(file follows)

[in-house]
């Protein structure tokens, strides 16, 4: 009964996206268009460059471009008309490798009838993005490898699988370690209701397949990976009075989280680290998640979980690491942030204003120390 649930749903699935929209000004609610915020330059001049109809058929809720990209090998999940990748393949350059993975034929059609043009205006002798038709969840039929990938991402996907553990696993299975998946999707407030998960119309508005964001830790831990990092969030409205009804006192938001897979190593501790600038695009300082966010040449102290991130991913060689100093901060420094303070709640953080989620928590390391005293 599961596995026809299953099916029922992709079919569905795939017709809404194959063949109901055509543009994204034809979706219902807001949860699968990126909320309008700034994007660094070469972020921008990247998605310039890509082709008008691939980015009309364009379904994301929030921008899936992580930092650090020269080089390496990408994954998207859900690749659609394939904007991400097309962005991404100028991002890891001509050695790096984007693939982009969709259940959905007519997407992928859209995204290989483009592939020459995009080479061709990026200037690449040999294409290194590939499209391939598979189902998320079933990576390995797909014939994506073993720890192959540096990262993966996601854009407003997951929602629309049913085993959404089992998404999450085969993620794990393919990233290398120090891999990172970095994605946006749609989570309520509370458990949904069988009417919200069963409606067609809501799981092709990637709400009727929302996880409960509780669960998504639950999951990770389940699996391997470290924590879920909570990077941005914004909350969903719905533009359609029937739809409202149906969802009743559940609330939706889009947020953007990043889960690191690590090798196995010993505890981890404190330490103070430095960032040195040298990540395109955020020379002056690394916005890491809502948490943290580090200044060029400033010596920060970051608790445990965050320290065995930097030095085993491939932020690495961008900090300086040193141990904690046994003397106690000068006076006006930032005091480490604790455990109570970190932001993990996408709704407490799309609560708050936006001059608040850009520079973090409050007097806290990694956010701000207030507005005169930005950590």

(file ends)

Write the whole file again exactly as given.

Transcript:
[in-house]
């Protein structure tokens, strides 16, 4: 009964996206268009460059471009008309490798009838993005490898699988370690209701397949990976009075989280680290998640979980690491942030204003120390 649930749903699935929209000004609610915020330059001049109809058929809720990209090998999940990748393949350059993975034929059609043009205006002798038709969840039929990938991402996907553990696993299975998946999707407030998960119309508005964001830790831990990092969030409205009804006192938001897979190593501790600038695009300082966010040449102290991130991913060689100093901060420094303070709640953080989620928590390391005293 599961596995026809299953099916029922992709079919569905795939017709809404194959063949109901055509543009994204034809979706219902807001949860699968990126909320309008700034994007660094070469972020921008990247998605310039890509082709008008691939980015009309364009379904994301929030921008899936992580930092650090020269080089390496990408994954998207859900690749659609394939904007991400097309962005991404100028991002890891001509050695790096984007693939982009969709259940959905007519997407992928859209995204290989483009592939020459995009080479061709990026200037690449040999294409290194590939499209391939598979189902998320079933990576390995797909014939994506073993720890192959540096990262993966996601854009407003997951929602629309049913085993959404089992998404999450085969993620794990393919990233290398120090891999990172970095994605946006749609989570309520509370458990949904069988009417919200069963409606067609809501799981092709990637709400009727929302996880409960509780669960998504639950999951990770389940699996391997470290924590879920909570990077941005914004909350969903719905533009359609029937739809409202149906969802009743559940609330939706889009947020953007990043889960690191690590090798196995010993505890981890404190330490103070430095960032040195040298990540395109955020020379002056690394916005890491809502948490943290580090200044060029400033010596920060970051608790445990965050320290065995930097030095085993491939932020690495961008900090300086040193141990904690046994003397106690000068006076006006930032005091480490604790455990109570970190932001993990996408709704407490799309609560708050936006001059608040850009520079973090409050007097806290990694956010701000207030507005005169930005950590």